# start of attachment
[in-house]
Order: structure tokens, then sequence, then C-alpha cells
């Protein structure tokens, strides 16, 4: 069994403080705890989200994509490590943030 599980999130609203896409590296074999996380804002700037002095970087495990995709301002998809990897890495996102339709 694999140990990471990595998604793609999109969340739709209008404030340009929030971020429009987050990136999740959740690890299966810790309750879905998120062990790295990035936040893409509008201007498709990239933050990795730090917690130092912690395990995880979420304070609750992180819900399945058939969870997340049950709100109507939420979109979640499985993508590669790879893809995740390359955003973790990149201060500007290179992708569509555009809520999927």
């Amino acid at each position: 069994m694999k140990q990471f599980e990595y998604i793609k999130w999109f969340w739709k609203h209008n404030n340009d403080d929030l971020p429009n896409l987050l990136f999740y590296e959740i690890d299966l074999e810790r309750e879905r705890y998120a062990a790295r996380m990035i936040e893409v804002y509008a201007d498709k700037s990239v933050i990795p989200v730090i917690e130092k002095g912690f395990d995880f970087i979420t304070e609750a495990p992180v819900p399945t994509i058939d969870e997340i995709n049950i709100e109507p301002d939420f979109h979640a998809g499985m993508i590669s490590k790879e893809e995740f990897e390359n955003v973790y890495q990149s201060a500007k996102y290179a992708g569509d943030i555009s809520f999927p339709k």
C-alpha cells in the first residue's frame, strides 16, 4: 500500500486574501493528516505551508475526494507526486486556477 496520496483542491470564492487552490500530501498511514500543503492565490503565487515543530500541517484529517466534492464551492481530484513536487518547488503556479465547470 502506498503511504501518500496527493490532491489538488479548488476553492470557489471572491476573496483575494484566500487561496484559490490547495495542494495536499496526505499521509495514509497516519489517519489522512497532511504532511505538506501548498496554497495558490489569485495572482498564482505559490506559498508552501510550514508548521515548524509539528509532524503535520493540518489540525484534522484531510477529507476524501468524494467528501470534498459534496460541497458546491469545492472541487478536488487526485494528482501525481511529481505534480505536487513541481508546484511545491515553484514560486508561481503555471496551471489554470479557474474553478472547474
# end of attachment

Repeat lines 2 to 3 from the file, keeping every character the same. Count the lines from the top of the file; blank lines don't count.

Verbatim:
Order: structure tokens, then sequence, then C-alpha cells
């Protein structure tokens, strides 16, 4: 069994403080705890989200994509490590943030 599980999130609203896409590296074999996380804002700037002095970087495990995709301002998809990897890495996102339709 694999140990990471990595998604793609999109969340739709209008404030340009929030971020429009987050990136999740959740690890299966810790309750879905998120062990790295990035936040893409509008201007498709990239933050990795730090917690130092912690395990995880979420304070609750992180819900399945058939969870997340049950709100109507939420979109979640499985993508590669790879893809995740390359955003973790990149201060500007290179992708569509555009809520999927």